The Geoff Felix Punch and Judy Booth

During a recent visit to Chris Somerville's Harlequin Puppet Theatre, with tremendous generosity Professor Geoff Felix allowed Chris to take a series of photographs showing details of his booth and revealing his solutions to various problems. He agreed to their publication on this website, and added the following explanatory notes:

(You can click on a small picture or Figure Number to see an enlarged view. Use your browser back-button to return to this page.)


Like old time performers I don't have a car so my booth has to be portable enough to use on public transport. This also keeps the baggage cost down when travelling abroad. Fig 1

The booth Fig 3 follows the "lazy tongs" principle developed by the late George Blake.Fig 8 The photographs are self explanatory but several features might be of interest. The side bars and proscenium sides are attached using pin hinges. The pins are coathanger wire and are attached to the frame with small chains. I always carry a spare pin just in case.

The large cloth servante fig 4 is useful for dumping the puppets without causing damage to the faces, especially when working on concrete. It also prevents people who are lifting the canvas from seeing inside, and is also used, while packing, to cover the puppets in the suitcase before the booth canvas is removed.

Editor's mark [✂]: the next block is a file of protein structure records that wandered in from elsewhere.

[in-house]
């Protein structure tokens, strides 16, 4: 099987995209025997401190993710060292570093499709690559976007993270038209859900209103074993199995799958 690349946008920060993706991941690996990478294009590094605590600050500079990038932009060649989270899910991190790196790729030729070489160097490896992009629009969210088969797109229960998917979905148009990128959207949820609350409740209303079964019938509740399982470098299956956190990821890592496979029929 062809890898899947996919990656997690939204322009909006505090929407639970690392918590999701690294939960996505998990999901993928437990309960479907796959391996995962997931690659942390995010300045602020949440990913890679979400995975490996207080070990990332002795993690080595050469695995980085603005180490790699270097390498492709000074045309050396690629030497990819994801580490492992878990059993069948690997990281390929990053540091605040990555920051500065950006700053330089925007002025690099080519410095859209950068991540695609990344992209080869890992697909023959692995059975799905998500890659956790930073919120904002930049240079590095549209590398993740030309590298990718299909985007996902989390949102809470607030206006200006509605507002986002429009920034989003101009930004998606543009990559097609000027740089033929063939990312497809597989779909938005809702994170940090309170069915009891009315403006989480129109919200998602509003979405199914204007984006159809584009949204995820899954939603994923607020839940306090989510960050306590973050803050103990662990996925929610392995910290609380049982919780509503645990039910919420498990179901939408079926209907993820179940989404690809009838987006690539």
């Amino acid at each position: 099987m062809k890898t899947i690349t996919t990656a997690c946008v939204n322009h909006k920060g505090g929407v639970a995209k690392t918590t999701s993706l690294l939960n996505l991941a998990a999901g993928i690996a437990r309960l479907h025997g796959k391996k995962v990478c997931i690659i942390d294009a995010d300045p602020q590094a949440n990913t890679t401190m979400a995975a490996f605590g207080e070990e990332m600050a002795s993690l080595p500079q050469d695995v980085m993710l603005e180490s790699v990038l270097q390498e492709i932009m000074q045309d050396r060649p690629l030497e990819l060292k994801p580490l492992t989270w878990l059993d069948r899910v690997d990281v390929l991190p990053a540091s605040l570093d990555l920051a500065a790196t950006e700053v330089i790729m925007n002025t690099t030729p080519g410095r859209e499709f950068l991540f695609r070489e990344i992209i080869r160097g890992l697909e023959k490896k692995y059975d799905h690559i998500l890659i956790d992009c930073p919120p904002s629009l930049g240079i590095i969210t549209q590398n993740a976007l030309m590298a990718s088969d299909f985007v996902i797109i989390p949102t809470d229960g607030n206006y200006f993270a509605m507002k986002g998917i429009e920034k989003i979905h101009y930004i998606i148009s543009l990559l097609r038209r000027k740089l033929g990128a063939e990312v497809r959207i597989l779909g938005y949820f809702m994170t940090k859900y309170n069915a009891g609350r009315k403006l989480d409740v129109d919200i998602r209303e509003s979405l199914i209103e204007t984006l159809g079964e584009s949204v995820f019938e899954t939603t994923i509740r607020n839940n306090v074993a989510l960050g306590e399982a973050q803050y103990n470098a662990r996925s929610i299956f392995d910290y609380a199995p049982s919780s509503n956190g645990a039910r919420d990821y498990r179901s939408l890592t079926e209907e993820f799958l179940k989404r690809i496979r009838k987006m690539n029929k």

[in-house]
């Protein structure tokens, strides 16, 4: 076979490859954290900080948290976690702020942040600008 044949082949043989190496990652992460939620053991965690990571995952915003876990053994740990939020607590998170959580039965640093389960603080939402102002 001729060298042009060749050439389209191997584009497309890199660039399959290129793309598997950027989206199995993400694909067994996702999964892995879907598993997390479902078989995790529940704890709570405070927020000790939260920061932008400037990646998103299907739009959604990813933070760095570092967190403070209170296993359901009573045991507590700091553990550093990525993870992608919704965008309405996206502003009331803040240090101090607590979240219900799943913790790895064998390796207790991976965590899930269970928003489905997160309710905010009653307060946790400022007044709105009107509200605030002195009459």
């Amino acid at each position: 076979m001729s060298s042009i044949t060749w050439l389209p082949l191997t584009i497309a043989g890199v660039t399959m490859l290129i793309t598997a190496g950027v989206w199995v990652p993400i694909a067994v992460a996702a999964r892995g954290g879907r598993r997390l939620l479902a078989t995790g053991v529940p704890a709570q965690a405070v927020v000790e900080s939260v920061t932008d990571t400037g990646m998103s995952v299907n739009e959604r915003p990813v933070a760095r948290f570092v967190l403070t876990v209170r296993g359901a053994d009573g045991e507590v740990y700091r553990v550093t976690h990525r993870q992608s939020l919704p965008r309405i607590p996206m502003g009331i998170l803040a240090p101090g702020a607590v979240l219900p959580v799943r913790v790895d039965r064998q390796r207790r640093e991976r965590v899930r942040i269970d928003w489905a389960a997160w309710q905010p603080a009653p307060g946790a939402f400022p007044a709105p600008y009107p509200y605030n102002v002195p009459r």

The backcloth is linen. Fig 5 As I work hands-in-front-of-face I need a good blackout for concealment, hence the drapes. The roof is lined with black.

The canvas has a strong tent zip at the back and runs from the bottom upwards, thus, when closed the tag is at the top and well out of reach of small hands. The canvas is held taut at the front by a length of curtain wire below the playboard.

The amplifier Fig 6 was recommended to me by Martin Bridle. It is a Carpax compact public address amplifier, model FPA-15, 20 Watts, and is operated by eight AA 1.5 batteries. The michrophone and lead are stored in the amplifier box. The speaker is attached by a wingnut to a bar joined to the top proscenium. I find trying to attach the wingnut the most irritating part of the whole procedure.

Guy ropes are attached to the double screw eyes on the upper bars.

The puppets, sound system, canvas and proscenium side pieces are packed in the suitcase.Fig 2 I made a carrying bag from ticking, with webbing handles, to carry the frame. The upper proscenium is attached to the carrying bag by means of straps with velcro.

I originally had a Dennison folding sack truck Fig 8 which was ideal,lighweight and very strong. The one shown is heavier.The truck and the covers are placed in the suitcase which is attached inside to the side bar to give stability in windy conditions.

The velvet drapery at the front is attached by velcro. The playboard is plywood with beading at the front, top and sides. I have felt, for awhile now, that it could be improved as it is not too strong and tends to droop. I normally attach the velvet drape so that it is raised at the front. Punch's stick will rest on this and is less inclined to slide forward.

The show takes approximately 20 minutes to set-up, not allowing for interuptions.

Geoff Felix 2002





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